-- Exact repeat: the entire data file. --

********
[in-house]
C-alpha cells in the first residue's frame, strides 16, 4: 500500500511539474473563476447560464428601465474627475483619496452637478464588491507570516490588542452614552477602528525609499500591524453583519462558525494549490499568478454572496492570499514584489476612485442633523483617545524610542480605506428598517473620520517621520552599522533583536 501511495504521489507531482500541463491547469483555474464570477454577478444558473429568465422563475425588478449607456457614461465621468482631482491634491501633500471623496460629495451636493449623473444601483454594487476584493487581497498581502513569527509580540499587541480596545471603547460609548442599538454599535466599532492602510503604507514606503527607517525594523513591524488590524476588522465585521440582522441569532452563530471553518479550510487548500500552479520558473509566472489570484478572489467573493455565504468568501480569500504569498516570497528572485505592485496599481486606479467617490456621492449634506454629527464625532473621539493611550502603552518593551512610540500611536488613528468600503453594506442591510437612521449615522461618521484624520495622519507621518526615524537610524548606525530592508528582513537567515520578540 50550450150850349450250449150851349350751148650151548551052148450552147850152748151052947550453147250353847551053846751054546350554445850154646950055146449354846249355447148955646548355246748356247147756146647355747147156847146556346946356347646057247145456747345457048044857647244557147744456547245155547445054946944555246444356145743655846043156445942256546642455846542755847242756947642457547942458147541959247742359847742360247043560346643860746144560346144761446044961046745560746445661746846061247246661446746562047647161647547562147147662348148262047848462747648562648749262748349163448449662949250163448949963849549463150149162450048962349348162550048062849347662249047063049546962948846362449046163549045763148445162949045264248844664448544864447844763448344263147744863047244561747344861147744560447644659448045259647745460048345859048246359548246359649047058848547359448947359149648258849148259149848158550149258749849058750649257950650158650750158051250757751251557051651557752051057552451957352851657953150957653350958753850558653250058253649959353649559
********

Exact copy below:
[in-house]
C-alpha cells in the first residue's frame, strides 16, 4: 500500500511539474473563476447560464428601465474627475483619496452637478464588491507570516490588542452614552477602528525609499500591524453583519462558525494549490499568478454572496492570499514584489476612485442633523483617545524610542480605506428598517473620520517621520552599522533583536 501511495504521489507531482500541463491547469483555474464570477454577478444558473429568465422563475425588478449607456457614461465621468482631482491634491501633500471623496460629495451636493449623473444601483454594487476584493487581497498581502513569527509580540499587541480596545471603547460609548442599538454599535466599532492602510503604507514606503527607517525594523513591524488590524476588522465585521440582522441569532452563530471553518479550510487548500500552479520558473509566472489570484478572489467573493455565504468568501480569500504569498516570497528572485505592485496599481486606479467617490456621492449634506454629527464625532473621539493611550502603552518593551512610540500611536488613528468600503453594506442591510437612521449615522461618521484624520495622519507621518526615524537610524548606525530592508528582513537567515520578540 50550450150850349450250449150851349350751148650151548551052148450552147850152748151052947550453147250353847551053846751054546350554445850154646950055146449354846249355447148955646548355246748356247147756146647355747147156847146556346946356347646057247145456747345457048044857647244557147744456547245155547445054946944555246444356145743655846043156445942256546642455846542755847242756947642457547942458147541959247742359847742360247043560346643860746144560346144761446044961046745560746445661746846061247246661446746562047647161647547562147147662348148262047848462747648562648749262748349163448449662949250163448949963849549463150149162450048962349348162550048062849347662249047063049546962948846362449046163549045763148445162949045264248844664448544864447844763448344263147744863047244561747344861147744560447644659448045259647745460048345859048246359548246359649047058848547359448947359149648258849148259149848158550149258749849058750649257950650158650750158051250757751251557051651557752051057552451957352851657953150957653350958753850558653250058253649959353649559